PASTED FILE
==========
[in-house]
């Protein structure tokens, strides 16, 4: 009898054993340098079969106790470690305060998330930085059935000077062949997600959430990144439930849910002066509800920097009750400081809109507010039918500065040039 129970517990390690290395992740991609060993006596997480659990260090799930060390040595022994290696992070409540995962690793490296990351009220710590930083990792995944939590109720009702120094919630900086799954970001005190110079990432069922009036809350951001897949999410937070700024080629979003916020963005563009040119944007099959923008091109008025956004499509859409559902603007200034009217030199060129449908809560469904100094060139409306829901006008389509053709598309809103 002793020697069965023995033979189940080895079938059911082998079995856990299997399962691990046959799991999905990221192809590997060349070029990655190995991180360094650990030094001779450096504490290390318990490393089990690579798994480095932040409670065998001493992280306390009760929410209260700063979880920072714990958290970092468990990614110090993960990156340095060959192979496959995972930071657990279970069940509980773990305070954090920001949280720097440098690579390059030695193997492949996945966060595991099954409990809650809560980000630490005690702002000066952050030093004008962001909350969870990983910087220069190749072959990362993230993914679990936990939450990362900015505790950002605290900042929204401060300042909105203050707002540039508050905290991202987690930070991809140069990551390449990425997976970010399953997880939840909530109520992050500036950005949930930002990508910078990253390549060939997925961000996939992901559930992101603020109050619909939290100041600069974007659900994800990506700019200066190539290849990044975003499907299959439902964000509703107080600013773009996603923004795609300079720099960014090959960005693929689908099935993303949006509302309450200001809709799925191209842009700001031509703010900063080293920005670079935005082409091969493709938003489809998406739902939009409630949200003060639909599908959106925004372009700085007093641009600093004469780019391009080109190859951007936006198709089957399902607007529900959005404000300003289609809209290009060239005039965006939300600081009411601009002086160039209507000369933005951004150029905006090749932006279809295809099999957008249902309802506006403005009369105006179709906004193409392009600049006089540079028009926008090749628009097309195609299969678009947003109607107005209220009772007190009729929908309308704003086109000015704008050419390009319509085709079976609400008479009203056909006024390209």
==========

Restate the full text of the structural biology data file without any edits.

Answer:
[in-house]
């Protein structure tokens, strides 16, 4: 009898054993340098079969106790470690305060998330930085059935000077062949997600959430990144439930849910002066509800920097009750400081809109507010039918500065040039 129970517990390690290395992740991609060993006596997480659990260090799930060390040595022994290696992070409540995962690793490296990351009220710590930083990792995944939590109720009702120094919630900086799954970001005190110079990432069922009036809350951001897949999410937070700024080629979003916020963005563009040119944007099959923008091109008025956004499509859409559902603007200034009217030199060129449908809560469904100094060139409306829901006008389509053709598309809103 002793020697069965023995033979189940080895079938059911082998079995856990299997399962691990046959799991999905990221192809590997060349070029990655190995991180360094650990030094001779450096504490290390318990490393089990690579798994480095932040409670065998001493992280306390009760929410209260700063979880920072714990958290970092468990990614110090993960990156340095060959192979496959995972930071657990279970069940509980773990305070954090920001949280720097440098690579390059030695193997492949996945966060595991099954409990809650809560980000630490005690702002000066952050030093004008962001909350969870990983910087220069190749072959990362993230993914679990936990939450990362900015505790950002605290900042929204401060300042909105203050707002540039508050905290991202987690930070991809140069990551390449990425997976970010399953997880939840909530109520992050500036950005949930930002990508910078990253390549060939997925961000996939992901559930992101603020109050619909939290100041600069974007659900994800990506700019200066190539290849990044975003499907299959439902964000509703107080600013773009996603923004795609300079720099960014090959960005693929689908099935993303949006509302309450200001809709799925191209842009700001031509703010900063080293920005670079935005082409091969493709938003489809998406739902939009409630949200003060639909599908959106925004372009700085007093641009600093004469780019391009080109190859951007936006198709089957399902607007529900959005404000300003289609809209290009060239005039965006939300600081009411601009002086160039209507000369933005951004150029905006090749932006279809295809099999957008249902309802506006403005009369105006179709906004193409392009600049006089540079028009926008090749628009097309195609299969678009947003109607107005209220009772007190009729929908309308704003086109000015704008050419390009319509085709079976609400008479009203056909006024390209």